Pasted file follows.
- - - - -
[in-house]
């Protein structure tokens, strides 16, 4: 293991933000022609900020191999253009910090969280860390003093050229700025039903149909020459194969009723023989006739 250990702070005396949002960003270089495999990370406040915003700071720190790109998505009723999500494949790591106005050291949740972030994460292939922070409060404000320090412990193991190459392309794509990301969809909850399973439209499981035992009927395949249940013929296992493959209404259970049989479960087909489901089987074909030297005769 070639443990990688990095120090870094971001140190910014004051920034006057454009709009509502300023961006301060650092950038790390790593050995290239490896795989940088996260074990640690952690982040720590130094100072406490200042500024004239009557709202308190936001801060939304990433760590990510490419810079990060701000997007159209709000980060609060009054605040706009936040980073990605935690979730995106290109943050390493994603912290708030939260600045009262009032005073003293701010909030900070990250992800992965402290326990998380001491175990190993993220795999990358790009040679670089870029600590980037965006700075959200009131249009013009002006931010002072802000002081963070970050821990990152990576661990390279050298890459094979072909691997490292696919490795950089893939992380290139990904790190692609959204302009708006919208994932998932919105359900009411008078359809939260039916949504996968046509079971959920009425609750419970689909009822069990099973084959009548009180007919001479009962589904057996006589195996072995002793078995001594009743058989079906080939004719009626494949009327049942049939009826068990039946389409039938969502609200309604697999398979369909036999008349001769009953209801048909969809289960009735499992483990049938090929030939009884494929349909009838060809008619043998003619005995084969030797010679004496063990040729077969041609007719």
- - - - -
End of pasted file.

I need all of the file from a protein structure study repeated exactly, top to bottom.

[in-house]
């Protein structure tokens, strides 16, 4: 293991933000022609900020191999253009910090969280860390003093050229700025039903149909020459194969009723023989006739 250990702070005396949002960003270089495999990370406040915003700071720190790109998505009723999500494949790591106005050291949740972030994460292939922070409060404000320090412990193991190459392309794509990301969809909850399973439209499981035992009927395949249940013929296992493959209404259970049989479960087909489901089987074909030297005769 070639443990990688990095120090870094971001140190910014004051920034006057454009709009509502300023961006301060650092950038790390790593050995290239490896795989940088996260074990640690952690982040720590130094100072406490200042500024004239009557709202308190936001801060939304990433760590990510490419810079990060701000997007159209709000980060609060009054605040706009936040980073990605935690979730995106290109943050390493994603912290708030939260600045009262009032005073003293701010909030900070990250992800992965402290326990998380001491175990190993993220795999990358790009040679670089870029600590980037965006700075959200009131249009013009002006931010002072802000002081963070970050821990990152990576661990390279050298890459094979072909691997490292696919490795950089893939992380290139990904790190692609959204302009708006919208994932998932919105359900009411008078359809939260039916949504996968046509079971959920009425609750419970689909009822069990099973084959009548009180007919001479009962589904057996006589195996072995002793078995001594009743058989079906080939004719009626494949009327049942049939009826068990039946389409039938969502609200309604697999398979369909036999008349001769009953209801048909969809289960009735499992483990049938090929030939009884494929349909009838060809008619043998003619005995084969030797010679004496063990040729077969041609007719």